In defense, appellant presented the testimony of several experts. Alfred Crosby, Chief of the Beach Lake Volunteer Fire Department, testified that the fire in question had been difficult to extinguish and therefore opined that some type of liquid material, such as gasoline, turpentine or fuel oil, had been applied to the basement and first floor of appellees' home. He also based this opinion on the "tunnellike" burnt patterns on the flooring. (Id. at 126-27). Alfred H. Thumann, assistant fire chief of the Beach Lake Fire Department, also testified that the fire had been difficult to extinguish with water and would flare up repeatedly. He therefore opined that there had been some highly flammable substance in the basement other than paper or wood. (Id. at 141-43). Michael O'Day, a Pennsylvania State policeman and alternate fire marshall for Wayne County, testified that his job as a state police fire marshall was to investigate

[ 338 Pa. Super. Page 404]

    the cause and origin of fires of suspicious nature and gave the following opinions: (1) an oil burner had been carefully removed from the basement furnace of appellees' home prior to the fire; (2) the point of origin of the fire was the basement stairway; (3) the fire had been caused by placing some type of flammable liquid on the floor from the kitchen into the living room, down the basement stairway, and upstairs to the second floor; (4) the ignition source of the fire was the oil burner motor which had been set to the thermostat like a timing device, i.e., when the temperature hit a certain degree, the thermostat called for heat, thereby automatically igniting the oil burner, which started the basement stairway on fire and rapidly moved upstairs from there; (5) the whole house was intended to be burned to the ground. (Id. at 150-53, 156-203). Frederick Blum, a consulting engineer in the field of investigation of fires involving malfunctioning equipment, testified as to the condition of the oil burner both before and after the fire occurred. (N.T. July 24, 1981 at 284-93). Robert Haycock, a senior fire investigator with UBA Fire Investigators in Harrisburg and a state police fire marshall, gave his opinion that, because of the burning patterns or "alligatoring effect" on the wood floors of appellees' home after the fire, the fire was caused by the ignition of a flammable liquid and that such low floor burnout throughout the entire structure was not common with accidental fires. (Id. at 302-10). He also ruled out the possibility of an electrical fire because of the extreme burning throughout the entire building and because the flooring above the electrical panel was still intact, stating that an electrical fire starts from a smoldering effect. (Id. at 337). Mr. Kaminski, called to the stand by appellant as of cross, testified that appellees' separately filed 1980 federal income tax returns reported respective gross incomes of $4729 and $8475. (N.T. August 3, 1981 at 381-83). He also testified as to appellees' various earnings and expenses. (Id. at 383-405). Appellant's last witness, Edward Gieda, a home building-remodeling and damage appraiser, testified as to replacement costs for appellees' home (Id. at 408-14).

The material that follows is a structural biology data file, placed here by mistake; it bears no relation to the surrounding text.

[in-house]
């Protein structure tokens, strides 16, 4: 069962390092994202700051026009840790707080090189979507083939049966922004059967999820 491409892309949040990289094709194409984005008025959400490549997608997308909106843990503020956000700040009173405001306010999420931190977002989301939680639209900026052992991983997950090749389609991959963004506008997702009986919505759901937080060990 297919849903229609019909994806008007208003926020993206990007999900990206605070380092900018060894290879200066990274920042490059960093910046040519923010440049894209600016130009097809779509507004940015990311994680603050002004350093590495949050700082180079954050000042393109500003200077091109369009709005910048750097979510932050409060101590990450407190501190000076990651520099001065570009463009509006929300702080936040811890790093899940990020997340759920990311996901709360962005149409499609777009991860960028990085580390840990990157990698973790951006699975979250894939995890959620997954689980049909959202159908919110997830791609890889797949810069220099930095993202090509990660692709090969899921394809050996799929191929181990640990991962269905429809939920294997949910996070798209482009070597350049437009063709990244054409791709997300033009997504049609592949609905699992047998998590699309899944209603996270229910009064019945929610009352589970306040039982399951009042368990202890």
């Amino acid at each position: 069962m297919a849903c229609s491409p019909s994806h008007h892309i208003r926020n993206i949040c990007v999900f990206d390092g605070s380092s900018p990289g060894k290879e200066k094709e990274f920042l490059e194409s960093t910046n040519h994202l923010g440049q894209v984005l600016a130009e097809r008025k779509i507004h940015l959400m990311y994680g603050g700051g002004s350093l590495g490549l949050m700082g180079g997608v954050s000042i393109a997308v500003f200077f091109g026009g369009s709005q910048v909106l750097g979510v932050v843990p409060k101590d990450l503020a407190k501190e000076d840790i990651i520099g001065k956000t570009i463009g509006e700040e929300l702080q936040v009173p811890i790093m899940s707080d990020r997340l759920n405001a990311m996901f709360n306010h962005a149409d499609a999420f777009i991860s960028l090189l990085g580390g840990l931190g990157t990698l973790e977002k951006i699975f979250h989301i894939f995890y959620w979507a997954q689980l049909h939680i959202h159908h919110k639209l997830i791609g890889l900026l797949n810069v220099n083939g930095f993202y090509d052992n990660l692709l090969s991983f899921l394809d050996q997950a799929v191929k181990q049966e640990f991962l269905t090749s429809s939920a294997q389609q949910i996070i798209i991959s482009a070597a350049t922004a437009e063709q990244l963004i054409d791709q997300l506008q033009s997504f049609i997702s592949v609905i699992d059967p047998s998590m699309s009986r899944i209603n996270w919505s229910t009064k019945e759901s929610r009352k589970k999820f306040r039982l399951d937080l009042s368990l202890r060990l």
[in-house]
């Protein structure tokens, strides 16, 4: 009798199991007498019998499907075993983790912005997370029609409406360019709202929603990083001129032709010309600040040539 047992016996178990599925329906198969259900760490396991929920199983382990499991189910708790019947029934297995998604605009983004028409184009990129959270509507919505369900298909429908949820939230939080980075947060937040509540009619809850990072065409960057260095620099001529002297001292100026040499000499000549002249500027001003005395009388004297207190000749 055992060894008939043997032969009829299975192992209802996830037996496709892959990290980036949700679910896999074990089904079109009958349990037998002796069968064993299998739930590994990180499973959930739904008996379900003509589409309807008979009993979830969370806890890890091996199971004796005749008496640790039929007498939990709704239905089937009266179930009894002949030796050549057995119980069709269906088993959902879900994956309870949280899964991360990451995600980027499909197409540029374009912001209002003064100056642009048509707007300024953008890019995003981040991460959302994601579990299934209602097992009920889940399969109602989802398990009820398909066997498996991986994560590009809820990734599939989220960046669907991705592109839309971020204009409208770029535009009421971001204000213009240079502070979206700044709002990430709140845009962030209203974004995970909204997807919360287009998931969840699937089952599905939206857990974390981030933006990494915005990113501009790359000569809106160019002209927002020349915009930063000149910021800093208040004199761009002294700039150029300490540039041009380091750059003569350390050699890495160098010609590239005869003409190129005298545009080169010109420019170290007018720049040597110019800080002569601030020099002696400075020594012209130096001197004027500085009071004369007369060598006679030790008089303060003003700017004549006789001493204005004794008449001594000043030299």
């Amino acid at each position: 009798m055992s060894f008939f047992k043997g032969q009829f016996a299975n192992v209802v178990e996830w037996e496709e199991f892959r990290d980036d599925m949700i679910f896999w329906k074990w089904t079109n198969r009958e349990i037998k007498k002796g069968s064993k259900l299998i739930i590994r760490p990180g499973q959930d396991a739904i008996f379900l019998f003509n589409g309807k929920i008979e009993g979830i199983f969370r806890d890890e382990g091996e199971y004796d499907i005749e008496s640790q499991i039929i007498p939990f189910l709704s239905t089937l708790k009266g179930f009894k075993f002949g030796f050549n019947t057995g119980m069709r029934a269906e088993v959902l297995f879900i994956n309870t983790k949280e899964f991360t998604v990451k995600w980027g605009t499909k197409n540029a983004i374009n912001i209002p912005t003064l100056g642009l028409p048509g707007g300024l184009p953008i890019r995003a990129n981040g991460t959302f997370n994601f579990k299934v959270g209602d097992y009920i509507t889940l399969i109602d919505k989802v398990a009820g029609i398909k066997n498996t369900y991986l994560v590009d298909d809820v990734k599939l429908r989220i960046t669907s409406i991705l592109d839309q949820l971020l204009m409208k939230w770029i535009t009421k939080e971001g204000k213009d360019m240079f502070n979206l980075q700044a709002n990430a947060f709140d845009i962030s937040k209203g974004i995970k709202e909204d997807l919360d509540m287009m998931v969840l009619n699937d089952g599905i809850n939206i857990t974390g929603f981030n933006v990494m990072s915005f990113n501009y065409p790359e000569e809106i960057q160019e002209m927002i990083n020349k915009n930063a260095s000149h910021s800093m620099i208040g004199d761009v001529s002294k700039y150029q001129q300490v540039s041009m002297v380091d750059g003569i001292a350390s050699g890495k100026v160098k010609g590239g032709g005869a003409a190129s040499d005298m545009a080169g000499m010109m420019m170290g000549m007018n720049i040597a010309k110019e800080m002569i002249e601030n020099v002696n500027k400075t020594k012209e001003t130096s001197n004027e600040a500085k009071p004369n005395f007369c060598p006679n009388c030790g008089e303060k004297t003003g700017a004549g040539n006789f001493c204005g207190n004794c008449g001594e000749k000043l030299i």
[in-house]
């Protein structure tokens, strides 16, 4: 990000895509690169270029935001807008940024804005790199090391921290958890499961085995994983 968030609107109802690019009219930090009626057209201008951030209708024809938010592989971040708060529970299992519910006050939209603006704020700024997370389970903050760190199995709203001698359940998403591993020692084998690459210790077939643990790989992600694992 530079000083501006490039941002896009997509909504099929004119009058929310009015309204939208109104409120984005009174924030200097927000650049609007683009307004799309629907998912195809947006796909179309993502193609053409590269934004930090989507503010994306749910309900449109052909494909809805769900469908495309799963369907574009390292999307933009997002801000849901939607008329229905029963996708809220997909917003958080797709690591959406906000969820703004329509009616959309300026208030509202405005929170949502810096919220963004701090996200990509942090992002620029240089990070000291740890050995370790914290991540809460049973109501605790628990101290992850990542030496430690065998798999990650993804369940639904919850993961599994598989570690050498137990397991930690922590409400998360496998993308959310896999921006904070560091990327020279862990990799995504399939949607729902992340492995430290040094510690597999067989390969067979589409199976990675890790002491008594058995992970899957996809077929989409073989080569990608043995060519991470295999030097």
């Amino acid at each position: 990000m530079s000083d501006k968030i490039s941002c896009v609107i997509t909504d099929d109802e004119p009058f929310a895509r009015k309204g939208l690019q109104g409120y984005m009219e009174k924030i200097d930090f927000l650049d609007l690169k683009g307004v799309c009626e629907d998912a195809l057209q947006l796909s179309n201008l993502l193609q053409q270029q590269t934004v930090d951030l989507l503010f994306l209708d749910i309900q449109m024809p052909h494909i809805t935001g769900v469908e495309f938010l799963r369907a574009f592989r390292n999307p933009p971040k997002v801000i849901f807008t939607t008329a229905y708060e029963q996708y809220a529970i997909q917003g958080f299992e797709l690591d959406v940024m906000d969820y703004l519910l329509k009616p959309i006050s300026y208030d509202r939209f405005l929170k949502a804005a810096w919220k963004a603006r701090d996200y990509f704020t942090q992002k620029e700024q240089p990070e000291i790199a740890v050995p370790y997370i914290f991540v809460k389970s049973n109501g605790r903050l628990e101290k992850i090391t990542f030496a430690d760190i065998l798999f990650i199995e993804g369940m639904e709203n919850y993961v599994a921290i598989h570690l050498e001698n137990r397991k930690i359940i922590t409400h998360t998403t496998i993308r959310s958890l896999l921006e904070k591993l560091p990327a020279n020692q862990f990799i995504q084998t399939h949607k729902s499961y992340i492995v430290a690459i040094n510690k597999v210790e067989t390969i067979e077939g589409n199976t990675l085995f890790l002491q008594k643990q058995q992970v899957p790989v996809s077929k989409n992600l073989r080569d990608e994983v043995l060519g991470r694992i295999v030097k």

[ 338 Pa. Super. Page 405]

Appellees responded on rebuttal with the testimony of two expert witnesses. Robert Jennings, a photographer, county coroner and chief deputy for Wayne County, testified that, in his opinion, no accelerants or flammable liquids had been poured on the stairways of appellees' home and that the fire was not incendiary. (N.T. August 4, 1981 at 510). Thomas Evans, electrical inspector for the City of Scranton and a member of the Arson Task Force, testified: "My opinion is definitely an electrical fire." (Id. at 524).

In surrebuttal, appellant again put Michael O'Day on the stand. O'Day disagreed with Jennings and Evans as to the electrical origin of the fire because the fuse box was intact and there was no evidence of melting. (N.T. August 5, 1981 at 549-68). On cross, however, he admitted that he was not an electrician. (Id. at 561-62).

At the conclusion of the trial, the jury, finding that the fire was not incendiary and that there was no fraud, rendered a verdict in appellees' favor for $89,500.00 in damages.*fn1